Humans are funny creatures. When it comes to problem solving, we are programmed to waste a great amount of time and energy focusing on the side-effects rather than go to the root of a problem. This approach rarely leads to a workable solution and often re-victimizes the innocent. Rather than rooting out the real cause, we instead allow a problem to flourish and expand.
Every so often, as a society, we choose a target, which becomes focus of all our negative attention. Amongst most favored reoccurring targets seem to be dogs, usually specific large breeds, that are perceived as “vicious” or dangerous. In the past it was German Sheppard, Doberman, Bull Terrier and most recently Pit Bull and Rottweiler. Someone uncovers an incident related to that breed and suddenly everywhere you turn, you hear a horror story involving that particular dog-type.
It is highly likely that cause of an incident was some sort of faulty human behavior, such as an ongoing abuse or neglect, lack of providing a dog with proper training, unsupervised visits with children, an invasion of dog’s or owner’s territory, etc. However, because a dog can not advocate for him or herself, we accept an incomplete human version of truth, which focuses mainly on the outcome, rather than on details of human action/behavior leading up to the incident. What actually transpired prior to the attack is often left out of the equation, not necessarily out of malice, but rather because we are often completely oblivious to how our behavior contributed to the incident.
Based largely on incomplete information and preconceived notions a decision to “put a guilty dog down” is made and society’s intolerance towards the breed increases. A true culprit, the human, gets off with a fine, sometimes not even that, and goes out to buy and eventually destroy yet another innocent life.
Instead of eliminating and outlawing certain breeds, we should educate public on proper “etiquette”, ownership, approach and interaction with breeds normally considered to be dangerous, and/or other people’s dogs in general. Don’t destroy a dog AFTER an attack. Those who are seriously considering owning these breeds should be registered, properly educated about them and aware of all breed-specific responsibilities BEFORE making a purchase and a lifetime commitment. Instead of implementation of a “blanket-law” prohibiting ownership of certain breeds, a more humane and responsible approach would be to create a law that will ensure that choosing an ownership of a “problem” breed means serious commitment to providing an ongoing, proper care, training and socializing.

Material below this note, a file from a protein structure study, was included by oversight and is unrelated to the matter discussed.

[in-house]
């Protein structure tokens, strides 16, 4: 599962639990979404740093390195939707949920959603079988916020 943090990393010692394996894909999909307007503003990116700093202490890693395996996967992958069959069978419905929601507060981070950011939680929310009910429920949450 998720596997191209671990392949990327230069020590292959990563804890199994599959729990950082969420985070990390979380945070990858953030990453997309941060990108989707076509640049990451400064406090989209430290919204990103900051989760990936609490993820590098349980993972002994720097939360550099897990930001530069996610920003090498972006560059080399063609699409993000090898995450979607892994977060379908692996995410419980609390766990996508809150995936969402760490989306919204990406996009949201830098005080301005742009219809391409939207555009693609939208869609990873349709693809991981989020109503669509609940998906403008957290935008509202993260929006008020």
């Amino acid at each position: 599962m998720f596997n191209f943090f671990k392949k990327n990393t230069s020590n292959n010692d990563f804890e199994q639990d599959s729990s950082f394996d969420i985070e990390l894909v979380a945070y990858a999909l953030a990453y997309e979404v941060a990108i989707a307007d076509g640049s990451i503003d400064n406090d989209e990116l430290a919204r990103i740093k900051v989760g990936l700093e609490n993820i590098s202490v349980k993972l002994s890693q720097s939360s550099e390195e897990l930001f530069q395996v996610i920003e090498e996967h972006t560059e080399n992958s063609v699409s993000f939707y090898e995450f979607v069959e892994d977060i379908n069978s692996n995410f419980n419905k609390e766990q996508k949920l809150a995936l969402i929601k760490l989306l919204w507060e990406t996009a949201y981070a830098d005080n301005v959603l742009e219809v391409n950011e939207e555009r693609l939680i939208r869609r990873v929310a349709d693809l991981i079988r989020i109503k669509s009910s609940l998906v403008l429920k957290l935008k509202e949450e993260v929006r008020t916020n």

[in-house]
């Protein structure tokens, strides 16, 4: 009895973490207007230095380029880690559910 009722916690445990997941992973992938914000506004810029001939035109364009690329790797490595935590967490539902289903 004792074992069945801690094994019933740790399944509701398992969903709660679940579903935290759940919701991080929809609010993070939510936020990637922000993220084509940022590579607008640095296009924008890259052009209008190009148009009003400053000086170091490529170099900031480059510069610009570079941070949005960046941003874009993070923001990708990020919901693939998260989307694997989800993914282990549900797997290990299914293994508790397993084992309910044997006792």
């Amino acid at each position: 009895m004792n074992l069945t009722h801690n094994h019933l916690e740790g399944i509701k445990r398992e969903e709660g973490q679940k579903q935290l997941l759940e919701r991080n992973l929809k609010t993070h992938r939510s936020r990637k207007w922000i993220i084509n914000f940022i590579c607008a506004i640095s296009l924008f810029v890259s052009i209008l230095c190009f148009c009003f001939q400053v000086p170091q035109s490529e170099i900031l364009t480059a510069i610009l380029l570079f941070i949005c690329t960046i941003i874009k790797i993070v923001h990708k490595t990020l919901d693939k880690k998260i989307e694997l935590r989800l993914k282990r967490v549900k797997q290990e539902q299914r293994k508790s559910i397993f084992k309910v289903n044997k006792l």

Our responsibility is to be more diligent in investigating and prosecuting dog owners who abuse their role as care givers, specifically those who are repeat offenders and are suspected of owning dogs for specific, inappropriate reasons which require them to be aggressive and to attack.
Who is to blame? We all know the answer. Permit me to present two examples in support of my theory of misplaced blame. 1: Cesar Millan’s first right-hand dog, lifelong companion and work-partner, Daddy, a Pit Bull, who by society’s standards should have been a vicious dog. Instead Daddy was an amazingly intelligent, calm, well trained and well mannered dog. During his lifetime he helped a staggering number of dogs and people alike. He clearly proved that with proper care and training Pit Bulls can be great pets and a wonderful addition to any family. 2: Our Rottweiler Luna. During her 12 years with us she touched lives of many who were discarded by “civilized society”. She provided them with dog-therapy, friendship, love and acceptance. Through her love she convinced many people to become Rottie lovers. Despite some of the hatred and aggression directed at her by those who were ignorant, all she ever craved for was a pat on the head and permission to give a big sloppy “kiss”.
Luna and Daddy: Two Ambassadors of Love and Beacons of Hope for their breeds!
This article is dedicated to Daddies and Lunas everywhere.
Milana comes from a family of highly intuitive Russian women. As a young widow, her grandmother Ana fed three small children by reading fortune cards for soldiers during WW2. Because life in the former Soviet Union was very restrictive, Milana’s mother Inna was denied an opportunity to nurture and accept her own gifts and was unable to encourage or support Milana’s inherent empathic gifts.
Milana has always had very strong connection to animals. When reading them she literally hears their thoughts in her mind and feels their joy or suffering. She is also able to connect with pets who are no longer with us.
She ensures that the information received provides a well-rounded holistic approach to the animal’s well-being. Milana provides you with insight into your pet’s opinion about their own physical fitness, as well as their mental and emotional contentment.